Raisa Tolchinsky


Spiraling Down: On Katabasis and Stepping into Fear

Striking and big-hearted, Glass Jaw (Persea Books, 2024) depicts the grit and glamor of women’s boxing based on the poet’s time training as a fighter in New York City. Beginning on the ropes, fighting back against the limitations of gender, Raisa Tolchinsky situates us within the dynamic context of the boxing gym, through both a chorus of named women boxers and a single fighter battling for her selfhood. In a Dantean reimagining, we follow the boxer as she descends into the hellish “rings” of an abusive relationship with her coach. In a count-down from 34 to 1, sputtering at times, the fighter gets closer and closer to the heart of her brutal, solitary metamorphosis. Winner of the 2023 Lexi Rudnitsky First Book Prize in Poetry, Glass Jaw explores a quest as spiritual as it is physical through poems that are muscular, musical, ecstatic.

In a conversation with Meridian editor Coby-Dillon English, Tolchinsky discusses how her debut poetry collection came to be, the armor she wears to write, and the importance of facing fear and failure in writing.

Coby-Dillon English: I am always interested, when thinking about a poetry collection, in thinking about how it moves, and for Glass Jaw, I was really drawn to the katabasis, this movement downward, of moving towards an underbelly. In “Canto 2,” you wrote “I tried to tell it / without entering. The only way was down.” How are you thinking about descent as a movement in this collection?

Raisa Tolchinsky: I think “Canto 2” was actually the first poem I wrote in the second section, and I think it served as a sort of spell. I wrote the first sort of cloud of poems and got to the end of that cloud and realized “oh my gosh, I haven’t actually said everything.” There’s this other piece that needs to be said, and I think the way I felt able to write that second section was through permission to fail completely. Like to completely have not done it already after so many years of trying. So, I think, when I reached that pivotal moment, I was on a phone call with someone and they recommended Leonora Carrington’s Down Below, and I started to think if this collection was a map, what shape would actually allow me to write the things that I want to write. That was the first time I visualized the possibility of other boxing rings below the ring I had already sort of written.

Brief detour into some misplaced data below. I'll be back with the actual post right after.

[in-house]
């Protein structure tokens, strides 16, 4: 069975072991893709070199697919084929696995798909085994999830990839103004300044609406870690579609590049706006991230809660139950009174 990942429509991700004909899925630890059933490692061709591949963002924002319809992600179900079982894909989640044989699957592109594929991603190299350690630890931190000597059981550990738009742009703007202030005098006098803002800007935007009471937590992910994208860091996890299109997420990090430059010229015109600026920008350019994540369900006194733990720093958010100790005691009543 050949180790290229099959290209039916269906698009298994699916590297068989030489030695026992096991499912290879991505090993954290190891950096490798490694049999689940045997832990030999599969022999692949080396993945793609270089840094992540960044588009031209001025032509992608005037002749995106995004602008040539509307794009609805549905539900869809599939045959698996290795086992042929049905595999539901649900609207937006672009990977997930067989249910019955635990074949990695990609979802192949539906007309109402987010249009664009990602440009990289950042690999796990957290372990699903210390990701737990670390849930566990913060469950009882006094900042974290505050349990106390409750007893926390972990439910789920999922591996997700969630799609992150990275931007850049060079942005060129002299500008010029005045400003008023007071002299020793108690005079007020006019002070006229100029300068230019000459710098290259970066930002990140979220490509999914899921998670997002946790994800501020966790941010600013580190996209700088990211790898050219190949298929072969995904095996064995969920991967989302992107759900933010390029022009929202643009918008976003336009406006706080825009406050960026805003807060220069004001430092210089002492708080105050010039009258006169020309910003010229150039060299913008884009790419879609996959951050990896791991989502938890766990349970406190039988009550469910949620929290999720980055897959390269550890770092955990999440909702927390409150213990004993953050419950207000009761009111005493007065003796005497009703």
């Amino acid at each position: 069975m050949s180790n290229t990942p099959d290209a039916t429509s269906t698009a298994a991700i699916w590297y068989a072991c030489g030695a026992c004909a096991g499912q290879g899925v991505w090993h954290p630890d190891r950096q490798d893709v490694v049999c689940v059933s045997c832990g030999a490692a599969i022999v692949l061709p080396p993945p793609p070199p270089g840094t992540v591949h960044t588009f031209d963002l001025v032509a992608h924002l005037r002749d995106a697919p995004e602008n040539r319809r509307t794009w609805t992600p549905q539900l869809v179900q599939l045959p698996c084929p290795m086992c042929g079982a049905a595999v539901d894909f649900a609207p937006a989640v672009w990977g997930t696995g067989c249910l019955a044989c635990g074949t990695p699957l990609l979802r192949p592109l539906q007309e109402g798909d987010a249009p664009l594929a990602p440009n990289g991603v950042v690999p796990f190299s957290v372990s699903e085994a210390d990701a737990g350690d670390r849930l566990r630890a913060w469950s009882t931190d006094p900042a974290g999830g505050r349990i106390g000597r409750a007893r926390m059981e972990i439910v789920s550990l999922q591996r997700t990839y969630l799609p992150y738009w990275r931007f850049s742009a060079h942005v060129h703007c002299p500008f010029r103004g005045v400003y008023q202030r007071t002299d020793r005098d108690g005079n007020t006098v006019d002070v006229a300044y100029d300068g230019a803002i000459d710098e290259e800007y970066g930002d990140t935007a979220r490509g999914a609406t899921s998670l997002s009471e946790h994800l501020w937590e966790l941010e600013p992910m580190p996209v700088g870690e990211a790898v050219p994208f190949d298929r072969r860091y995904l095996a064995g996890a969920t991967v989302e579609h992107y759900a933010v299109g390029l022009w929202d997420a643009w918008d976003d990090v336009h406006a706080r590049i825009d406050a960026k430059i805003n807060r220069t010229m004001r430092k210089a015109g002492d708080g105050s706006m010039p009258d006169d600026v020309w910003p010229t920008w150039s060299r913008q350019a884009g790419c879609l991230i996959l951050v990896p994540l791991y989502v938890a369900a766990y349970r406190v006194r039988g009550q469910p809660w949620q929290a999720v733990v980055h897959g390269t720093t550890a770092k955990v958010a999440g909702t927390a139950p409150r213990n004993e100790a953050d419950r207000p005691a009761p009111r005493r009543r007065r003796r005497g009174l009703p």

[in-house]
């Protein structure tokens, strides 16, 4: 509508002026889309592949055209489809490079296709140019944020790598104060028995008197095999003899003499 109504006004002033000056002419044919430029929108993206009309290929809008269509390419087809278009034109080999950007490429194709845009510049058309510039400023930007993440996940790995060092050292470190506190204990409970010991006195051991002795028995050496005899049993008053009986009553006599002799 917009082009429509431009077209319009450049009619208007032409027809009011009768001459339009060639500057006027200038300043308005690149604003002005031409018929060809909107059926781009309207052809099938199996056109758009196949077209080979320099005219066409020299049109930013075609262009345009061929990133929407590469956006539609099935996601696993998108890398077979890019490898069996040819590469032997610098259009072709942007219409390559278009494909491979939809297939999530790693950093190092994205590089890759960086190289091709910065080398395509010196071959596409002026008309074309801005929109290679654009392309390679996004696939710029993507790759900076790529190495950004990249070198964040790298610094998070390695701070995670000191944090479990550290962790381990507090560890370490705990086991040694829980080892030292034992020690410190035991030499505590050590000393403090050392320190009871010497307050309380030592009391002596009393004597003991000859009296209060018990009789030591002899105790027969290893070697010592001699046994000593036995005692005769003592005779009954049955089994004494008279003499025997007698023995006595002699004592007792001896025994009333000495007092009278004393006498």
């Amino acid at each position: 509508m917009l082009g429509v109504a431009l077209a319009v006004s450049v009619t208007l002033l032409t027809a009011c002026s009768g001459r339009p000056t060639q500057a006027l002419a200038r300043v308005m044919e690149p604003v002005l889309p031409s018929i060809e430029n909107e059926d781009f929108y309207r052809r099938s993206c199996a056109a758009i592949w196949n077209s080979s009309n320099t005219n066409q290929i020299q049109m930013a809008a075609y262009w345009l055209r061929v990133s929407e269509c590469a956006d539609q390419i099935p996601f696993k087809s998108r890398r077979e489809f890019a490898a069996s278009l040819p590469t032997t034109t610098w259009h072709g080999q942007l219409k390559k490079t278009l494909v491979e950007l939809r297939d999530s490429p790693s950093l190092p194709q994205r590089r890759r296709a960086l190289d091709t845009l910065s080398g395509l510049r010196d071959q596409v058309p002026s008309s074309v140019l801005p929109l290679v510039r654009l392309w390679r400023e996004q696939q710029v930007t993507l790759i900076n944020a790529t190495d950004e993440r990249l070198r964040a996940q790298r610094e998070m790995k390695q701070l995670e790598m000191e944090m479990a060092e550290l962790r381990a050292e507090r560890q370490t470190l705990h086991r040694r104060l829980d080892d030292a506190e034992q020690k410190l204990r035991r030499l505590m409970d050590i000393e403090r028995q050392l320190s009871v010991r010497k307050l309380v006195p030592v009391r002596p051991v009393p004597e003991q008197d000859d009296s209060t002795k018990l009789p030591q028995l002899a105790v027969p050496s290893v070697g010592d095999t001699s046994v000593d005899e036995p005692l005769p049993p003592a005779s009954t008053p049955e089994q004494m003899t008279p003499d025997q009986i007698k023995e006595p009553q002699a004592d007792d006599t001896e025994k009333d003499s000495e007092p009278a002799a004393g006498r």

CDE: I love that idea of trying to construct a map within a collection. Thinking about movement, that makes a lot of sense to me. It’s so easy, I think, to imagine a book as beginning on page one, ending on page whatever, and that movement being a straight line, but Glass Jaw seems to be doing something different. And I was seeing that in the poems as well. You talked about that first section, “The Diatribe of Women Gladiators,” and then the cantos in the second section, “Here This Hollow Space.” I’m curious as to how those two forms came to be and what point in the writing process they came to be.

RT: This is a fun story. The last thought floating here for me, in thinking about downward, I think a lot about the shape of the spiral, because I also think about it a lot in terms of healing and how we tell stories. We are sort of always recircling the same story but also we are somewhere different in the story each time we tell it, even if it feels like we are saying the same thing over and over again. I just wanted to name that thought floating there. For the two sections of the book living together, I mentioned this, but I wrote the first cloud of poems first. Those are the voices of many women. I didn’t know if that belonged in the book actually by the end. There was a big debate with all these people I really trusted, all the University of Virginia people, people I really deeply trusted, asking “does this belong?” I felt closer to the second half of the poems. And I sort of wrote the second section all at once. Those all sort of happened chronologically. I began at one, wrote them all, and then reversed the order. But I think what ultimately happened was realizing that I love the idea of the reader moving through my own process of trying to speak and that it also felt important to have a chorus. The boxing gym feels multi-voiced. It felt hard to imagine not having that cloud or collective. So, that was a little bit of figuring out “what is the bridge between the two sections” and it was a question I held for a long time. I wondered for a while if I had written two separate things that couldn’t be married or combined.